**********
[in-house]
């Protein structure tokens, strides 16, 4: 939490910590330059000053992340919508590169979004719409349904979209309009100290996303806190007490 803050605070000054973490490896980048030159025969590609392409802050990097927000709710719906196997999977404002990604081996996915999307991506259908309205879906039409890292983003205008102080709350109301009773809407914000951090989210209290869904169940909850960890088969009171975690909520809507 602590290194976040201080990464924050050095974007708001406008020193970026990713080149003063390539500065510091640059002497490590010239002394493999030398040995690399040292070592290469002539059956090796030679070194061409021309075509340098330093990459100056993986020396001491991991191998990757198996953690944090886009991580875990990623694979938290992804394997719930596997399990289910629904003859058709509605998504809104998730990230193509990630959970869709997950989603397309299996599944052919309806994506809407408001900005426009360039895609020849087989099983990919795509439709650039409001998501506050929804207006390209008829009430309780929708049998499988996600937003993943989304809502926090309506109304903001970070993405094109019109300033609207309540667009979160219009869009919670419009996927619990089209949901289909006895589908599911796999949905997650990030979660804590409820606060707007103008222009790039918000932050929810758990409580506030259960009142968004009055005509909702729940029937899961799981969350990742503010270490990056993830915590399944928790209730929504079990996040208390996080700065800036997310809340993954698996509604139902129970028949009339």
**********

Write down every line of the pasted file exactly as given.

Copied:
[in-house]
């Protein structure tokens, strides 16, 4: 939490910590330059000053992340919508590169979004719409349904979209309009100290996303806190007490 803050605070000054973490490896980048030159025969590609392409802050990097927000709710719906196997999977404002990604081996996915999307991506259908309205879906039409890292983003205008102080709350109301009773809407914000951090989210209290869904169940909850960890088969009171975690909520809507 602590290194976040201080990464924050050095974007708001406008020193970026990713080149003063390539500065510091640059002497490590010239002394493999030398040995690399040292070592290469002539059956090796030679070194061409021309075509340098330093990459100056993986020396001491991991191998990757198996953690944090886009991580875990990623694979938290992804394997719930596997399990289910629904003859058709509605998504809104998730990230193509990630959970869709997950989603397309299996599944052919309806994506809407408001900005426009360039895609020849087989099983990919795509439709650039409001998501506050929804207006390209008829009430309780929708049998499988996600937003993943989304809502926090309506109304903001970070993405094109019109300033609207309540667009979160219009869009919670419009996927619990089209949901289909006895589908599911796999949905997650990030979660804590409820606060707007103008222009790039918000932050929810758990409580506030259960009142968004009055005509909702729940029937899961799981969350990742503010270490990056993830915590399944928790209730929504079990996040208390996080700065800036997310809340993954698996509604139902129970028949009339």